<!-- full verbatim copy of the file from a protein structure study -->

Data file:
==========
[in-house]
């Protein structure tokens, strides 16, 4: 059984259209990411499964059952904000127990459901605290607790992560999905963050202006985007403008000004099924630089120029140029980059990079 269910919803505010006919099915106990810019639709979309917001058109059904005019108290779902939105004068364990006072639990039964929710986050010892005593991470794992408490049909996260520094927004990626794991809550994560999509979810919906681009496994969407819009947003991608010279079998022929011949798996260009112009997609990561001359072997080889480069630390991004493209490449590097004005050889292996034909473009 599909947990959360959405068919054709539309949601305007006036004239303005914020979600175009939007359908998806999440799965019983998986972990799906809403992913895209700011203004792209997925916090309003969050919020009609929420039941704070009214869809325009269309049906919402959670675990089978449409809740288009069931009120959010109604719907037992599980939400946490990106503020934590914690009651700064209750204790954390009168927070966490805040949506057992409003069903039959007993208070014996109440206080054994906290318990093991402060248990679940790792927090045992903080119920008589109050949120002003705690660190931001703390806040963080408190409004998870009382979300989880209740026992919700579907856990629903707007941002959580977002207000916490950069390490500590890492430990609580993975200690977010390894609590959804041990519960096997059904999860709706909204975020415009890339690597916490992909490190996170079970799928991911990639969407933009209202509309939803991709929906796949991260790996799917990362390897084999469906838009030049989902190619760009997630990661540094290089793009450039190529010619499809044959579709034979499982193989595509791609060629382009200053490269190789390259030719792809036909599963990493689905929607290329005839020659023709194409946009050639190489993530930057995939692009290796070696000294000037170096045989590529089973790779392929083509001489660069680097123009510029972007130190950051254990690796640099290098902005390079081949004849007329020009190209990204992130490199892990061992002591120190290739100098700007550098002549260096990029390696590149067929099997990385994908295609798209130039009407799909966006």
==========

[in-house]
């Protein structure tokens, strides 16, 4: 059984259209990411499964059952904000127990459901605290607790992560999905963050202006985007403008000004099924630089120029140029980059990079 269910919803505010006919099915106990810019639709979309917001058109059904005019108290779902939105004068364990006072639990039964929710986050010892005593991470794992408490049909996260520094927004990626794991809550994560999509979810919906681009496994969407819009947003991608010279079998022929011949798996260009112009997609990561001359072997080889480069630390991004493209490449590097004005050889292996034909473009 599909947990959360959405068919054709539309949601305007006036004239303005914020979600175009939007359908998806999440799965019983998986972990799906809403992913895209700011203004792209997925916090309003969050919020009609929420039941704070009214869809325009269309049906919402959670675990089978449409809740288009069931009120959010109604719907037992599980939400946490990106503020934590914690009651700064209750204790954390009168927070966490805040949506057992409003069903039959007993208070014996109440206080054994906290318990093991402060248990679940790792927090045992903080119920008589109050949120002003705690660190931001703390806040963080408190409004998870009382979300989880209740026992919700579907856990629903707007941002959580977002207000916490950069390490500590890492430990609580993975200690977010390894609590959804041990519960096997059904999860709706909204975020415009890339690597916490992909490190996170079970799928991911990639969407933009209202509309939803991709929906796949991260790996799917990362390897084999469906838009030049989902190619760009997630990661540094290089793009450039190529010619499809044959579709034979499982193989595509791609060629382009200053490269190789390259030719792809036909599963990493689905929607290329005839020659023709194409946009050639190489993530930057995939692009290796070696000294000037170096045989590529089973790779392929083509001489660069680097123009510029972007130190950051254990690796640099290098902005390079081949004849007329020009190209990204992130490199892990061992002591120190290739100098700007550098002549260096990029390696590149067929099997990385994908295609798209130039009407799909966006």